U.S. Department of Agriculture: Animal and Plant Health Inspection Service


Date of this Version



Walter et al. Movement Ecology (2015) 3:10


U.S. Government Work


Background: Global positioning system (GPS) technology for monitoring home range and movements of wildlife has resulted in prohibitively large sample sizes of locations for traditional estimators of home range. We used areaunder- the-curve to explore the fit of 8 estimators of home range to data collected with both GPS and concurrent very high frequency (VHF) technology on a terrestrial mammal, the Florida panther Puma concolor coryi, to evaluate recently developed and traditional estimators.

Results: Area-under-the-curve was the highest for Florida panthers equipped with Global Positioning System (GPS) technology compared to VHF technology. For our study animal, estimators of home range that incorporated a temporal component to estimation performed better than traditional first- and second-generation estimators.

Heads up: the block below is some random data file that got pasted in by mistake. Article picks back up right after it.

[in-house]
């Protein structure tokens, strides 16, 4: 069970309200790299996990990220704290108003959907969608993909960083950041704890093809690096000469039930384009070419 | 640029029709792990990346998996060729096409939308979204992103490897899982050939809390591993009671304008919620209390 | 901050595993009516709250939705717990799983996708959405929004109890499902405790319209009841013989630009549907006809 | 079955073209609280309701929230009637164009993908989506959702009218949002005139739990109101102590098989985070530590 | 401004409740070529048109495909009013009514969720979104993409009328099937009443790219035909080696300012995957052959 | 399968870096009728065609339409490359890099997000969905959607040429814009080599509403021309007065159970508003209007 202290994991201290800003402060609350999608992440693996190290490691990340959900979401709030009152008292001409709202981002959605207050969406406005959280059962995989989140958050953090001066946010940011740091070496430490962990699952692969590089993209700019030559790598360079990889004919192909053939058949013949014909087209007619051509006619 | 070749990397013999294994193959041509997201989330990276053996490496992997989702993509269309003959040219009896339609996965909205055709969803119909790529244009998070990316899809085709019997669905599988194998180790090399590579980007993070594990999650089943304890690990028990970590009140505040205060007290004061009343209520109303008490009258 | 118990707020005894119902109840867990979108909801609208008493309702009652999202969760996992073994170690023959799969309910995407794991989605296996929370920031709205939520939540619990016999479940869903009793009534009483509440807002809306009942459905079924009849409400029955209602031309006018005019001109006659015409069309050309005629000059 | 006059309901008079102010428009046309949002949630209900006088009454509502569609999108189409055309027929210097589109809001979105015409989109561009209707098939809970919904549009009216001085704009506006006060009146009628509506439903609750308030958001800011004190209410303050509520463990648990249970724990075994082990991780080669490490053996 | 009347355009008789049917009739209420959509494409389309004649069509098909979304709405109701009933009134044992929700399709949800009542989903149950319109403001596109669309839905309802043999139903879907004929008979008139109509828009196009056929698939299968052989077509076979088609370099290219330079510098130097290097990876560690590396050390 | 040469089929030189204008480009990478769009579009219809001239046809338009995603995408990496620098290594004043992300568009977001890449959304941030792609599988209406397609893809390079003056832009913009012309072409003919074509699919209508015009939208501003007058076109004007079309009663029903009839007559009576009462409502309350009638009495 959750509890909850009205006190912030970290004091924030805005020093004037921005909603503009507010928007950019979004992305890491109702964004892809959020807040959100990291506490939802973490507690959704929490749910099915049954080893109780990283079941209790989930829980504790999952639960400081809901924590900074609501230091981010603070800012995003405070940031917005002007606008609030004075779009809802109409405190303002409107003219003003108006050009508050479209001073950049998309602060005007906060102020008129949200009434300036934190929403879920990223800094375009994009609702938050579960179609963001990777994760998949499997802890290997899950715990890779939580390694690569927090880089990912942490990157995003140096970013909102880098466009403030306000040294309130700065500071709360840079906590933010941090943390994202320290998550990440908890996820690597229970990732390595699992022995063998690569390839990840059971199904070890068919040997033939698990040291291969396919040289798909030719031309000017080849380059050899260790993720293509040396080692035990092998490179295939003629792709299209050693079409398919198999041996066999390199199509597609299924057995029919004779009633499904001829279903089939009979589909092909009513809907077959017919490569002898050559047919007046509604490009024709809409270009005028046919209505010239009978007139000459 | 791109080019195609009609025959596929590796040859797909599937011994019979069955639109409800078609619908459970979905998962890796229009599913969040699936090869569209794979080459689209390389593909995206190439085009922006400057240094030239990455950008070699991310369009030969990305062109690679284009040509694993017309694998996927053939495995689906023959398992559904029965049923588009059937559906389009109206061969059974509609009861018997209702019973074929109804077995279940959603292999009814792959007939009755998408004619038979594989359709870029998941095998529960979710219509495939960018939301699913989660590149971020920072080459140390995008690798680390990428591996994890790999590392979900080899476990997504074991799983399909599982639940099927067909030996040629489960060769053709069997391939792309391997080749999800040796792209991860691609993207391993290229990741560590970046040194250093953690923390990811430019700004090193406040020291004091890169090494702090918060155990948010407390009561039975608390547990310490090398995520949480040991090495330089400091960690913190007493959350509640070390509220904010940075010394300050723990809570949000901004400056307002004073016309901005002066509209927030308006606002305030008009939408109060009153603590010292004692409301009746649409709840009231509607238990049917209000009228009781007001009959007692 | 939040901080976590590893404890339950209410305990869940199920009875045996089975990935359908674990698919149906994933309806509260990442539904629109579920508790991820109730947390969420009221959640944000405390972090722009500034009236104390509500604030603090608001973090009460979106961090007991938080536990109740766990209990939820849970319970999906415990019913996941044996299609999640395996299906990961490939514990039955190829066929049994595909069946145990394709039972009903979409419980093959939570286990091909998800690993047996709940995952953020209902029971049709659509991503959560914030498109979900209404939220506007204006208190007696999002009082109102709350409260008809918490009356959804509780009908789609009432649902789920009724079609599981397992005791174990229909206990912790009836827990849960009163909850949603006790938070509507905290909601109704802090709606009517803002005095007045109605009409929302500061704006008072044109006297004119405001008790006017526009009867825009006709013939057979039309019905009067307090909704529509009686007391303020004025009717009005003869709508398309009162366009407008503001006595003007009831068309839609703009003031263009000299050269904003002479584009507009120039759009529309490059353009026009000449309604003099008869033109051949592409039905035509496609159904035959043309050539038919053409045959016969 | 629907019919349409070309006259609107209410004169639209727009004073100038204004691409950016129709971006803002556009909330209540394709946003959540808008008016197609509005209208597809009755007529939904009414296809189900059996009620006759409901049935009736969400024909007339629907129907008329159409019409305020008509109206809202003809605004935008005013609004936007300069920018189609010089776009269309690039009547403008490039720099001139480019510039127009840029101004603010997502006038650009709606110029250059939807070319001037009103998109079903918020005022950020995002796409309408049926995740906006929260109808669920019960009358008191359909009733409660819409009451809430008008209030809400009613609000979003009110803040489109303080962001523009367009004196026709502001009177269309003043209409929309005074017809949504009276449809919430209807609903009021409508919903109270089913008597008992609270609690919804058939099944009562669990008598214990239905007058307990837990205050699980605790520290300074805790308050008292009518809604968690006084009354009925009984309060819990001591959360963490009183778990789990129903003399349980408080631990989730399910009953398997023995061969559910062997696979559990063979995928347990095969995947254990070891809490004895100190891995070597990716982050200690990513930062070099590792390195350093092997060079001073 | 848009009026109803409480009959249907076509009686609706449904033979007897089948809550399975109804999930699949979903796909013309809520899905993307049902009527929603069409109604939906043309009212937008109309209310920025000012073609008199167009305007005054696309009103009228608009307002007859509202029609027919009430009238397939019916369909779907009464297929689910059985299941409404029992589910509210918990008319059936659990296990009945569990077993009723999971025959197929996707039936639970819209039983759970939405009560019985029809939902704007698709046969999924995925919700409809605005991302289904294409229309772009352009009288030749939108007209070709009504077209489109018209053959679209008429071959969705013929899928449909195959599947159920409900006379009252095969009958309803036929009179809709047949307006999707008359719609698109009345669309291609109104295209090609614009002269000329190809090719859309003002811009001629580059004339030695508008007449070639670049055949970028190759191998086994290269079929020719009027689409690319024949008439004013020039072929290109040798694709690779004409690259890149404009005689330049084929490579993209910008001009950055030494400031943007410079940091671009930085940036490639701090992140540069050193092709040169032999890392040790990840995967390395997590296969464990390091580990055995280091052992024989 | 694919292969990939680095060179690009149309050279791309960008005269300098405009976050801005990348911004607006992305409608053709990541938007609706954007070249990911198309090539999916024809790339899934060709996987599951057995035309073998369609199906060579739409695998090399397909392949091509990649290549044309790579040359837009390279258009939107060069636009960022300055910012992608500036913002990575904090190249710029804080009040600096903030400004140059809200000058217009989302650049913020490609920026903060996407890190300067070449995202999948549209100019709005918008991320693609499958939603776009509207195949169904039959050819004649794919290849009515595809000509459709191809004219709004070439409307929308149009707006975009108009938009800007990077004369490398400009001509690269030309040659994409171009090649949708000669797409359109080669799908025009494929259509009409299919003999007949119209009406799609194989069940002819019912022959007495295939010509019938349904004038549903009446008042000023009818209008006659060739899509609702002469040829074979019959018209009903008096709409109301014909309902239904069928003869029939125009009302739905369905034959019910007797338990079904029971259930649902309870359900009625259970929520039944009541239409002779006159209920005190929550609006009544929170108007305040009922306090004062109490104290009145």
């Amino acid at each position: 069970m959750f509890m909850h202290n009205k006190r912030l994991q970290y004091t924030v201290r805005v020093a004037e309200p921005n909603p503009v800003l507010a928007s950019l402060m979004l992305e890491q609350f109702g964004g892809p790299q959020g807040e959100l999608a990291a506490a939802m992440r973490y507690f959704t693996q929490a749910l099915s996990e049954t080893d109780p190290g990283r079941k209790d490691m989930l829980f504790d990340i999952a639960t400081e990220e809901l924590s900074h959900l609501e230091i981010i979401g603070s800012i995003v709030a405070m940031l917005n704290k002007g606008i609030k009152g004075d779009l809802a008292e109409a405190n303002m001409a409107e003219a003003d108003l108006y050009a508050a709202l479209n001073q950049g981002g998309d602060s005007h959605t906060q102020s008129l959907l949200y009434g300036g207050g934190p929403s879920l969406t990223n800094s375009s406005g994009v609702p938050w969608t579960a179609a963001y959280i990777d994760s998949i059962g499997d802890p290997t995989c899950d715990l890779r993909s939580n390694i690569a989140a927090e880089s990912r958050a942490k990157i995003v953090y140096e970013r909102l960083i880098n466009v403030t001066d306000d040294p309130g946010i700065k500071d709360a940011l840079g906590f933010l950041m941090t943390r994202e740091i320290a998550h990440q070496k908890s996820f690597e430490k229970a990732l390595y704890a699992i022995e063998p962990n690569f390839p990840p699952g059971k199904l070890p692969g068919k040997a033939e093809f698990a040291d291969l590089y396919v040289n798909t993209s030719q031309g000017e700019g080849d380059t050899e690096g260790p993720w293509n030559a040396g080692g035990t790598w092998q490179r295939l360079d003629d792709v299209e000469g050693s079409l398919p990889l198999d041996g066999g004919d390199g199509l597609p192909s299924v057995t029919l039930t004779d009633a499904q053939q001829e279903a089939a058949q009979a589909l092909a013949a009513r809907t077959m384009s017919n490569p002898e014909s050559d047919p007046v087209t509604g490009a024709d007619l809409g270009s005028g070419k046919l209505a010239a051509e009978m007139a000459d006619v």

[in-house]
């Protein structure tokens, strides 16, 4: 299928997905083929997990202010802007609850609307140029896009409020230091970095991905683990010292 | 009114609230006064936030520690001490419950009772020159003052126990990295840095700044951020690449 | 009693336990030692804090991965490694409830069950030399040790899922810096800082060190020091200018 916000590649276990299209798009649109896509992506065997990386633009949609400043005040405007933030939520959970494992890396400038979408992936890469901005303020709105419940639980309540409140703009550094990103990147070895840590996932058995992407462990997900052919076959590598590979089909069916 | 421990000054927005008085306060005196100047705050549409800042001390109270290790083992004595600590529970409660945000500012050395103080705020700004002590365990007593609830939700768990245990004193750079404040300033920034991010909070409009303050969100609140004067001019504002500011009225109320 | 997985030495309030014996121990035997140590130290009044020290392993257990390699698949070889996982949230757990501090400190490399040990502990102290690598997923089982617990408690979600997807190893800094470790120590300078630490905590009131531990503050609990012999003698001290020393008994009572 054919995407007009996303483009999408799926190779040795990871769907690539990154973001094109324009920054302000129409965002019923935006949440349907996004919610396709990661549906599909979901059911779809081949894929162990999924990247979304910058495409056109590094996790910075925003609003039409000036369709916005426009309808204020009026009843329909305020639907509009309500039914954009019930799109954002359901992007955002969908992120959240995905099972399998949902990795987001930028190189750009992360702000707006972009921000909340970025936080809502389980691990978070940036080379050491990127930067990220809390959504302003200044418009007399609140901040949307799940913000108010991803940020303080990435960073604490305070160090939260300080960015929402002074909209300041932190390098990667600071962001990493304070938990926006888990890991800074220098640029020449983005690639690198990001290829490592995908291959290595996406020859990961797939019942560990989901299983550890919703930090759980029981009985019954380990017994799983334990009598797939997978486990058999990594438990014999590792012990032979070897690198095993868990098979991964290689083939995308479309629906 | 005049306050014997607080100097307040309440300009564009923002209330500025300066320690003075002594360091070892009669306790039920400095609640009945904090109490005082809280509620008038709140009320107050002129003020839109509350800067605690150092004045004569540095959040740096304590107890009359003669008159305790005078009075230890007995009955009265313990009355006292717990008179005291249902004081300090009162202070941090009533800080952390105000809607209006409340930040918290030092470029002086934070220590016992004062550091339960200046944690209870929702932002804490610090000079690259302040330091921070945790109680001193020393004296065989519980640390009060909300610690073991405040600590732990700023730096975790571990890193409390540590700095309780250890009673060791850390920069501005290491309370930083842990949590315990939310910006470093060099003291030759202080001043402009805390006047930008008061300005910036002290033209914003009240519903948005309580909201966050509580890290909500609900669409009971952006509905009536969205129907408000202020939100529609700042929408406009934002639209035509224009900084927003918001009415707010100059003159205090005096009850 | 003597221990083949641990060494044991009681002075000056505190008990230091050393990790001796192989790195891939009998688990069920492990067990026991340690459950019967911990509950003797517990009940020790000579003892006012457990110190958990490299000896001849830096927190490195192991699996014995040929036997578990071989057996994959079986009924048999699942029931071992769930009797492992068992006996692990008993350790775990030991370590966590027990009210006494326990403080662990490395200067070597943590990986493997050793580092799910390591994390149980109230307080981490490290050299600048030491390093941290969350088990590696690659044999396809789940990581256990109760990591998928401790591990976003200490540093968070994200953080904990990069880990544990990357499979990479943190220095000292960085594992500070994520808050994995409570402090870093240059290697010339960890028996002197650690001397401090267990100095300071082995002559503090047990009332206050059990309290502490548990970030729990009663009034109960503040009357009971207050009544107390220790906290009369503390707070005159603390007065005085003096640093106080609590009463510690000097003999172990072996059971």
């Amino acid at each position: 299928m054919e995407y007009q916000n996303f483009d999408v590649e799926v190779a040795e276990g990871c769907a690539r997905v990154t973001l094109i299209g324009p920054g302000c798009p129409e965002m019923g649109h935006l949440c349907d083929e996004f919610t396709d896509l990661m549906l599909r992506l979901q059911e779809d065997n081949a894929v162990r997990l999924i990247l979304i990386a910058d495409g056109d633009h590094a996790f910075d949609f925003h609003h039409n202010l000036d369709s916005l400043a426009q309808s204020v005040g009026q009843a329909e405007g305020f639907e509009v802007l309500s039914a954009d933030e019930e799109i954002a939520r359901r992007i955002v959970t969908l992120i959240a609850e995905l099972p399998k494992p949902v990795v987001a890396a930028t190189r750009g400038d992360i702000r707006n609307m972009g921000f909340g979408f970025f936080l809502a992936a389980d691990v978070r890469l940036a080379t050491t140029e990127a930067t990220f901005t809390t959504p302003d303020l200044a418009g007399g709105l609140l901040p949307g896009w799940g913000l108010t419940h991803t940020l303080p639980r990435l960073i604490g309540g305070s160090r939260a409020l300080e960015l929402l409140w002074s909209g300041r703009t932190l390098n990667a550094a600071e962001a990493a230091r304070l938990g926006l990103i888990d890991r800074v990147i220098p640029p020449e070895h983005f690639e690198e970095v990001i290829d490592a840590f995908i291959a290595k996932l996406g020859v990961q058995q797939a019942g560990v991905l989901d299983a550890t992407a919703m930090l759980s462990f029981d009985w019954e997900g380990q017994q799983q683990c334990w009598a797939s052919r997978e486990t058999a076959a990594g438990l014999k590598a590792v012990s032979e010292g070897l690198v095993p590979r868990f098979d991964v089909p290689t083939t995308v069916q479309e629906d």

Conclusions: Comparisons of fit of home range contours with locations collected would suggest that use of VHF technology is not as accurate as GPS technology to estimate size of home range for large mammals. Estimators of home range collected with GPS technology performed better than those estimated with VHF technology regardless of estimator used. Furthermore, estimators that incorporate a temporal component (third-generation estimators) appeared to be the most reliable regardless of whether kernel-based or Brownian bridge-based algorithms were used and in comparison to first- and second-generation estimators. We defined third-generation estimators of home range as any estimator that incorporates time, space, animal-specific parameters, and habitat. Such estimators would include movement-based kernel density, Brownian bridge movement models, and dynamic Brownian bridge movement models among others that have yet to be evaluated.

Included in

Life Sciences Commons